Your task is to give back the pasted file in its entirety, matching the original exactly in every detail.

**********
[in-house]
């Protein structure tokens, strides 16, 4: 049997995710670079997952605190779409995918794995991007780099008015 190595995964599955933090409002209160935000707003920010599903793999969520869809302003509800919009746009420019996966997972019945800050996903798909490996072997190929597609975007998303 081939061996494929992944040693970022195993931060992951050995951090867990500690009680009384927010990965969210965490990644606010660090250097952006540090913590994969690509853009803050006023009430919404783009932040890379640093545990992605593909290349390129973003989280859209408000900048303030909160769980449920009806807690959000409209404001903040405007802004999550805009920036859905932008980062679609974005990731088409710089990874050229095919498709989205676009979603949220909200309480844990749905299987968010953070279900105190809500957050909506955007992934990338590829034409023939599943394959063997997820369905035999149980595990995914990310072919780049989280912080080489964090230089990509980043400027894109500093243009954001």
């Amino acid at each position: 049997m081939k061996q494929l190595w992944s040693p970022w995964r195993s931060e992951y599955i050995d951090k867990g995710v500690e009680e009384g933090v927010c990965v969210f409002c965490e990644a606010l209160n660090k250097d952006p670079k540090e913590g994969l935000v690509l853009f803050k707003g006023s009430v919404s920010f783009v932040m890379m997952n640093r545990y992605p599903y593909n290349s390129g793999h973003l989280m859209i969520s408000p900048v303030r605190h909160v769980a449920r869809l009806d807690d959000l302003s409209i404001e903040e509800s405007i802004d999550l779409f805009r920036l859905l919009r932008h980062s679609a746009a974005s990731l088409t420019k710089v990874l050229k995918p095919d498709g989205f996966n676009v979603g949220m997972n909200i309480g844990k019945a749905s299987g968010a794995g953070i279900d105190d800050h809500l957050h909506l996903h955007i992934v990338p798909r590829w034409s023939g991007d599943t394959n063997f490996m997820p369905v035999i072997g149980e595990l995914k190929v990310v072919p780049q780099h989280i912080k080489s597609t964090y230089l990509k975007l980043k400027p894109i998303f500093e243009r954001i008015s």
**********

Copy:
[in-house]
């Protein structure tokens, strides 16, 4: 049997995710670079997952605190779409995918794995991007780099008015 190595995964599955933090409002209160935000707003920010599903793999969520869809302003509800919009746009420019996966997972019945800050996903798909490996072997190929597609975007998303 081939061996494929992944040693970022195993931060992951050995951090867990500690009680009384927010990965969210965490990644606010660090250097952006540090913590994969690509853009803050006023009430919404783009932040890379640093545990992605593909290349390129973003989280859209408000900048303030909160769980449920009806807690959000409209404001903040405007802004999550805009920036859905932008980062679609974005990731088409710089990874050229095919498709989205676009979603949220909200309480844990749905299987968010953070279900105190809500957050909506955007992934990338590829034409023939599943394959063997997820369905035999149980595990995914990310072919780049989280912080080489964090230089990509980043400027894109500093243009954001």
């Amino acid at each position: 049997m081939k061996q494929l190595w992944s040693p970022w995964r195993s931060e992951y599955i050995d951090k867990g995710v500690e009680e009384g933090v927010c990965v969210f409002c965490e990644a606010l209160n660090k250097d952006p670079k540090e913590g994969l935000v690509l853009f803050k707003g006023s009430v919404s920010f783009v932040m890379m997952n640093r545990y992605p599903y593909n290349s390129g793999h973003l989280m859209i969520s408000p900048v303030r605190h909160v769980a449920r869809l009806d807690d959000l302003s409209i404001e903040e509800s405007i802004d999550l779409f805009r920036l859905l919009r932008h980062s679609a746009a974005s990731l088409t420019k710089v990874l050229k995918p095919d498709g989205f996966n676009v979603g949220m997972n909200i309480g844990k019945a749905s299987g968010a794995g953070i279900d105190d800050h809500l957050h909506l996903h955007i992934v990338p798909r590829w034409s023939g991007d599943t394959n063997f490996m997820p369905v035999i072997g149980e595990l995914k190929v990310v072919p780049q780099h989280i912080k080489s597609t964090y230089l990509k975007l980043k400027p894109i998303f500093e243009r954001i008015s």